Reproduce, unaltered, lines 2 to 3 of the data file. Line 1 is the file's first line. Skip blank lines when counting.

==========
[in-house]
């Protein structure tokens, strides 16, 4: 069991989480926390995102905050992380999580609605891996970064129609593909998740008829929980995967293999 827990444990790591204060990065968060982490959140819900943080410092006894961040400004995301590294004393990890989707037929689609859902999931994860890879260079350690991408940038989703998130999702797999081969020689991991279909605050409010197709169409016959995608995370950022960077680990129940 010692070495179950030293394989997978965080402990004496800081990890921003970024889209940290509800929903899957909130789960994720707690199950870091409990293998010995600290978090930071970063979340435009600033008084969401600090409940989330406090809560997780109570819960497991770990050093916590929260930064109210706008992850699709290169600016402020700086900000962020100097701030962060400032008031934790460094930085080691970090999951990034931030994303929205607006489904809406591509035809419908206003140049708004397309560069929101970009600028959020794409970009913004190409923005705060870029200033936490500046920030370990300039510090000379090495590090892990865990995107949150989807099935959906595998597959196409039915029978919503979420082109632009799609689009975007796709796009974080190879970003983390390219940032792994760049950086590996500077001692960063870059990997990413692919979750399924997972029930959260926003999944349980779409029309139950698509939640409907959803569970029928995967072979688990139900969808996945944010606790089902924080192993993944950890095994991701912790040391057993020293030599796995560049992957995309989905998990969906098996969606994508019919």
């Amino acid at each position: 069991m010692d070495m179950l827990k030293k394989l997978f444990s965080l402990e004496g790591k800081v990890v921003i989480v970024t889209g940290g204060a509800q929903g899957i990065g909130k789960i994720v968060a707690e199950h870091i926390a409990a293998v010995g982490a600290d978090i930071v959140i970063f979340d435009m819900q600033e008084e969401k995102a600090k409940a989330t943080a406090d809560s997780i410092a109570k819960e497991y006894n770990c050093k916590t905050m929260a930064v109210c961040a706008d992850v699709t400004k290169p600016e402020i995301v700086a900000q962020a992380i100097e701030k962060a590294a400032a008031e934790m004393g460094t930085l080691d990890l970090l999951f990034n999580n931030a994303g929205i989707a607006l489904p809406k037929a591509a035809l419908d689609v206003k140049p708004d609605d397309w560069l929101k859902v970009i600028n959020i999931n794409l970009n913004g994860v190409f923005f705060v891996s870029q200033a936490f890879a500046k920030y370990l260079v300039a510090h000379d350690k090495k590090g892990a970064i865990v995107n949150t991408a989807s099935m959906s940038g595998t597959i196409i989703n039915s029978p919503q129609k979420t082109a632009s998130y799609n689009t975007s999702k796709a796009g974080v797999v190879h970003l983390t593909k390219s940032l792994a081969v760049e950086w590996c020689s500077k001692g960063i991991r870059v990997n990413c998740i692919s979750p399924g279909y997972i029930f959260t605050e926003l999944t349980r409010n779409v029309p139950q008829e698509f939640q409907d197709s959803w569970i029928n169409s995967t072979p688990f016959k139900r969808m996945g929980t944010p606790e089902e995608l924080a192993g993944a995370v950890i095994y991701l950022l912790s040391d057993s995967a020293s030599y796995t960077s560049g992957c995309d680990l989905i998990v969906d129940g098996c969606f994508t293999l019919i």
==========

């Protein structure tokens, strides 16, 4: 069991989480926390995102905050992380999580609605891996970064129609593909998740008829929980995967293999 827990444990790591204060990065968060982490959140819900943080410092006894961040400004995301590294004393990890989707037929689609859902999931994860890879260079350690991408940038989703998130999702797999081969020689991991279909605050409010197709169409016959995608995370950022960077680990129940 010692070495179950030293394989997978965080402990004496800081990890921003970024889209940290509800929903899957909130789960994720707690199950870091409990293998010995600290978090930071970063979340435009600033008084969401600090409940989330406090809560997780109570819960497991770990050093916590929260930064109210706008992850699709290169600016402020700086900000962020100097701030962060400032008031934790460094930085080691970090999951990034931030994303929205607006489904809406591509035809419908206003140049708004397309560069929101970009600028959020794409970009913004190409923005705060870029200033936490500046920030370990300039510090000379090495590090892990865990995107949150989807099935959906595998597959196409039915029978919503979420082109632009799609689009975007796709796009974080190879970003983390390219940032792994760049950086590996500077001692960063870059990997990413692919979750399924997972029930959260926003999944349980779409029309139950698509939640409907959803569970029928995967072979688990139900969808996945944010606790089902924080192993993944950890095994991701912790040391057993020293030599796995560049992957995309989905998990969906098996969606994508019919």
């Amino acid at each position: 069991m010692d070495m179950l827990k030293k394989l997978f444990s965080l402990e004496g790591k800081v990890v921003i989480v970024t889209g940290g204060a509800q929903g899957i990065g909130k789960i994720v968060a707690e199950h870091i926390a409990a293998v010995g982490a600290d978090i930071v959140i970063f979340d435009m819900q600033e008084e969401k995102a600090k409940a989330t943080a406090d809560s997780i410092a109570k819960e497991y006894n770990c050093k916590t905050m929260a930064v109210c961040a706008d992850v699709t400004k290169p600016e402020i995301v700086a900000q962020a992380i100097e701030k962060a590294a400032a008031e934790m004393g460094t930085l080691d990890l970090l999951f990034n999580n931030a994303g929205i989707a607006l489904p809406k037929a591509a035809l419908d689609v206003k140049p708004d609605d397309w560069l929101k859902v970009i600028n959020i999931n794409l970009n913004g994860v190409f923005f705060v891996s870029q200033a936490f890879a500046k920030y370990l260079v300039a510090h000379d350690k090495k590090g892990a970064i865990v995107n949150t991408a989807s099935m959906s940038g595998t597959i196409i989703n039915s029978p919503q129609k979420t082109a632009s998130y799609n689009t975007s999702k796709a796009g974080v797999v190879h970003l983390t593909k390219s940032l792994a081969v760049e950086w590996c020689s500077k001692g960063i991991r870059v990997n990413c998740i692919s979750p399924g279909y997972i029930f959260t605050e926003l999944t349980r409010n779409v029309p139950q008829e698509f939640q409907d197709s959803w569970i029928n169409s995967t072979p688990f016959k139900r969808m996945g929980t944010p606790e089902e995608l924080a192993g993944a995370v950890i095994y991701l950022l912790s040391d057993s995967a020293s030599y796995t960077s560049g992957c995309d680990l989905i998990v969906d129940g098996c969606f994508t293999l019919i």